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Document Type

Campus-Only Access for Five (5) Years

Degree Name

Doctor of Philosophy (PhD)

Degree Program

Civil and Environmental Engineering

Year Degree Awarded

2019

Month Degree Awarded

February

First Advisor

Michael Knodler, Jr.

Subject Categories

Transportation Engineering

Abstract

Transportation Safety Planning (TSP) is a statewide-scale tool and combines transportation planning processes with safety aims to increase safety and reduce transportation fatalities and injuries. Traffic safety, which continues to remain a critical issue worldwide, has led to a myriad of modeling techniques to improve analytical capabilities with respect to crash modeling and prediction. State and metropolitan transportation planning processes must be consistent with Strategic Highway Safety Plans. This research aims to identify models and methods to improve the ability to capture variables that have the most significant impact on traffic safety through crash prediction modeling. In order to achieve this research goal, the research objectives are as follows:

  • Identify important variables in TSP.
  • Investigate different areal unit such as traffic analysis zones (TAZs) and traffic analysis districts (TADs).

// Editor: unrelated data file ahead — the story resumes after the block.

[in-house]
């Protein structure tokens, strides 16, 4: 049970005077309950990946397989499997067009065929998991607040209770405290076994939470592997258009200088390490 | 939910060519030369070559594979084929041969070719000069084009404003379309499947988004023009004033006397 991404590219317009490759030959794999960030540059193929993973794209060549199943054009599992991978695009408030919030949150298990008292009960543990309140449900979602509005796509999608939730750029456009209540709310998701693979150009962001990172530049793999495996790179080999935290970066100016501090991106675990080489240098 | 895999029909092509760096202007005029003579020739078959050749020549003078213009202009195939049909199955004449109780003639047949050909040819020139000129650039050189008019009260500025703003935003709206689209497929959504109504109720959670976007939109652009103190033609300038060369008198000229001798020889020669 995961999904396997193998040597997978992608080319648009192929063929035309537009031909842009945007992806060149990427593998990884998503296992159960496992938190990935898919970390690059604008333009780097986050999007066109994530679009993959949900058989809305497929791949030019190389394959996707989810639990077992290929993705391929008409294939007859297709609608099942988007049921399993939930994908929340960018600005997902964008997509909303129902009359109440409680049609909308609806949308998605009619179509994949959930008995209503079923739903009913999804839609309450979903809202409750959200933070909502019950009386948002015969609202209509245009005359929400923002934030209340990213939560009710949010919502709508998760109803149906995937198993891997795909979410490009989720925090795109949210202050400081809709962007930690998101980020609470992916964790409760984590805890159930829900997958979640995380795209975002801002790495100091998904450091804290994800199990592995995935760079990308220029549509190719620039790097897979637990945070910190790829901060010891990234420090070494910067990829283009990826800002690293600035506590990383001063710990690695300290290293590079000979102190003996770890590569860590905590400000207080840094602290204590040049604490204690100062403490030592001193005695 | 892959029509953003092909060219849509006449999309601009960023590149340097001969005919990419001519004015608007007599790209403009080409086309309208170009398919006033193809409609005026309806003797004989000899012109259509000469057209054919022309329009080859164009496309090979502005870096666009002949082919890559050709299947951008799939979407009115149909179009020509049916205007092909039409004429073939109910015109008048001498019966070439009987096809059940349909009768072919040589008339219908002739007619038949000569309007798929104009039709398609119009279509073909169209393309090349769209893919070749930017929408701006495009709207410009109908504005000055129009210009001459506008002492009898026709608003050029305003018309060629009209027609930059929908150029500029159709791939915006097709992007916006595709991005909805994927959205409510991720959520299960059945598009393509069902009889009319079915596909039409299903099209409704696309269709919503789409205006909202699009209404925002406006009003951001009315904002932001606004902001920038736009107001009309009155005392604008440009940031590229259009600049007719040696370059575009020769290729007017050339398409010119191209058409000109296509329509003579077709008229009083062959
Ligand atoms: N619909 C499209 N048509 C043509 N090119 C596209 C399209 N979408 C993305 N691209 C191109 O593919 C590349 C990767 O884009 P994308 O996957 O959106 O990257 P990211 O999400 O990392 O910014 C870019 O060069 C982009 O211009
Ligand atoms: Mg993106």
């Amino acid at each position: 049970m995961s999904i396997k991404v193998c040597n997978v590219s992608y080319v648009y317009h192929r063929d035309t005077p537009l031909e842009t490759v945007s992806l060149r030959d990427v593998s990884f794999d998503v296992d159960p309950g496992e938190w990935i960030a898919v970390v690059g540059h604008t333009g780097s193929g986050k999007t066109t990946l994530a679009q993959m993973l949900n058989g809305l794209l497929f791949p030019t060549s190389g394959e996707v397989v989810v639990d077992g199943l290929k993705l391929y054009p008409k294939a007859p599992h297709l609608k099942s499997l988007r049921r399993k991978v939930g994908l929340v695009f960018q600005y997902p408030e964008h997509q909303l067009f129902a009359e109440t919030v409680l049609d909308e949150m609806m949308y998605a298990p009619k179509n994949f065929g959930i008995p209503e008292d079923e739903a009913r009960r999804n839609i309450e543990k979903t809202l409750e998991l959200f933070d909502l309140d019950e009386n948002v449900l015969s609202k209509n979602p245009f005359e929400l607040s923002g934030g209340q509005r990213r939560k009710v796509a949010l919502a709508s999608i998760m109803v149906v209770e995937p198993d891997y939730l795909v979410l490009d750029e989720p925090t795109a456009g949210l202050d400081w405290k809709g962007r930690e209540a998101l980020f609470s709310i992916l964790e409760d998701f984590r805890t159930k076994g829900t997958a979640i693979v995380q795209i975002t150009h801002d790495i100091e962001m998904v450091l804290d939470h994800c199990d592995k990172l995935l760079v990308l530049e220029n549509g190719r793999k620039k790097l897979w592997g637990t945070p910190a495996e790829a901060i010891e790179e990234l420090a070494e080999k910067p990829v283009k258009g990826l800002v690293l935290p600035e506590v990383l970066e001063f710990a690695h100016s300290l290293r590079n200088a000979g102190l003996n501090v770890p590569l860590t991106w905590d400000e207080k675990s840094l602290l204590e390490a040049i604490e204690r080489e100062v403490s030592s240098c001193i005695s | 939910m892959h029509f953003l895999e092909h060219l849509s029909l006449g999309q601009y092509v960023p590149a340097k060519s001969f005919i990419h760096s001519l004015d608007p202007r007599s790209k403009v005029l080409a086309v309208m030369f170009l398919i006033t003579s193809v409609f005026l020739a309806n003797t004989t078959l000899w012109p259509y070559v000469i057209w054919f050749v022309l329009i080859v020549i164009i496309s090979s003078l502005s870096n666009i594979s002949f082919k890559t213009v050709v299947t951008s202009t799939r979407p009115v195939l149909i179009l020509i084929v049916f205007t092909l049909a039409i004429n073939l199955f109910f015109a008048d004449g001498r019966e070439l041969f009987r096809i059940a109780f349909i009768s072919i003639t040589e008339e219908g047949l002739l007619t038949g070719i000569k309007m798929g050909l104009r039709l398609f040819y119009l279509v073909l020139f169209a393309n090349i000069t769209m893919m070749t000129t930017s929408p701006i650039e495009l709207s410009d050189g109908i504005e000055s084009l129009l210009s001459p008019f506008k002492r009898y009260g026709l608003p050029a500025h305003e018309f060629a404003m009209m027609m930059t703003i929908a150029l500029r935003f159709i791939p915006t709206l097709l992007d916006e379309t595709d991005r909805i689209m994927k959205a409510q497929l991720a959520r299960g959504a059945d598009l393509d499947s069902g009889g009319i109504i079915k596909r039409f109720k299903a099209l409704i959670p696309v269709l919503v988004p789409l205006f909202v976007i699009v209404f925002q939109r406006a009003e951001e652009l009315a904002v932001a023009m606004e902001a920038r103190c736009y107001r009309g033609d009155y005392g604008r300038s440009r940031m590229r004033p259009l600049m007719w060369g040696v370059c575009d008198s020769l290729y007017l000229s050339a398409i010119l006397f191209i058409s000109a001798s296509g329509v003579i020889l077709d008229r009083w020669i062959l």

• Explore the modifiable areal unit problem (MAUP), which addresses crashes on the boundaries and autocorrelation in macro-level crash modeling.
  • Analysis of before and after crashes and testing Poisson distribution

This research explores the application of parametric and nonparametric approaches to use different models for prediction and inference, with the aim of minimizing the reducible error.

Since a macro-level analysis involves aggregating crashes per spatial unit, a spatial dependence or autocorrelation may arise if a variable of a geographic region is affected by the same variable of the neighboring regions. So, this study also will explore the effect of spatial autocorrelation in modeling crashes in TAZs and TADs.

Available for download on Saturday, February 01, 2020

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